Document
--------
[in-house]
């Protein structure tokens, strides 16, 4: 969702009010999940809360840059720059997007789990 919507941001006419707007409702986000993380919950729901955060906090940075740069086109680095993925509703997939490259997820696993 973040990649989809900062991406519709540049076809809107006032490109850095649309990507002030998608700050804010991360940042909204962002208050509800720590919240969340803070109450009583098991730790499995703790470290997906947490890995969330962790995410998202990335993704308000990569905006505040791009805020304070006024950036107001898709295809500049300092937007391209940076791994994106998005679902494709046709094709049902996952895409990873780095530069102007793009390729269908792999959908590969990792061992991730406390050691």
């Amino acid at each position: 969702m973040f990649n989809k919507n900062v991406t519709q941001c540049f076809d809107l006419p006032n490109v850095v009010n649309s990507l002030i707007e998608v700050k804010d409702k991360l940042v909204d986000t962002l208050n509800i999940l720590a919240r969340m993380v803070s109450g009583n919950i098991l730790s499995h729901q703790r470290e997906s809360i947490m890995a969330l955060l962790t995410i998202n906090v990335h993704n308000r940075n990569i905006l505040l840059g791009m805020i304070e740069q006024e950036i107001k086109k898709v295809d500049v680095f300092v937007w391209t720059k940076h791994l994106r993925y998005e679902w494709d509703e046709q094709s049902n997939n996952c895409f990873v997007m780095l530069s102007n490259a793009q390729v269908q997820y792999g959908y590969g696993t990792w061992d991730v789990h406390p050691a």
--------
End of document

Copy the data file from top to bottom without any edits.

[in-house]
């Protein structure tokens, strides 16, 4: 969702009010999940809360840059720059997007789990 919507941001006419707007409702986000993380919950729901955060906090940075740069086109680095993925509703997939490259997820696993 973040990649989809900062991406519709540049076809809107006032490109850095649309990507002030998608700050804010991360940042909204962002208050509800720590919240969340803070109450009583098991730790499995703790470290997906947490890995969330962790995410998202990335993704308000990569905006505040791009805020304070006024950036107001898709295809500049300092937007391209940076791994994106998005679902494709046709094709049902996952895409990873780095530069102007793009390729269908792999959908590969990792061992991730406390050691």
């Amino acid at each position: 969702m973040f990649n989809k919507n900062v991406t519709q941001c540049f076809d809107l006419p006032n490109v850095v009010n649309s990507l002030i707007e998608v700050k804010d409702k991360l940042v909204d986000t962002l208050n509800i999940l720590a919240r969340m993380v803070s109450g009583n919950i098991l730790s499995h729901q703790r470290e997906s809360i947490m890995a969330l955060l962790t995410i998202n906090v990335h993704n308000r940075n990569i905006l505040l840059g791009m805020i304070e740069q006024e950036i107001k086109k898709v295809d500049v680095f300092v937007w391209t720059k940076h791994l994106r993925y998005e679902w494709d509703e046709q094709s049902n997939n996952c895409f990873v997007m780095l530069s102007n490259a793009q390729v269908q997820y792999g959908y590969g696993t990792w061992d991730v789990h406390p050691a």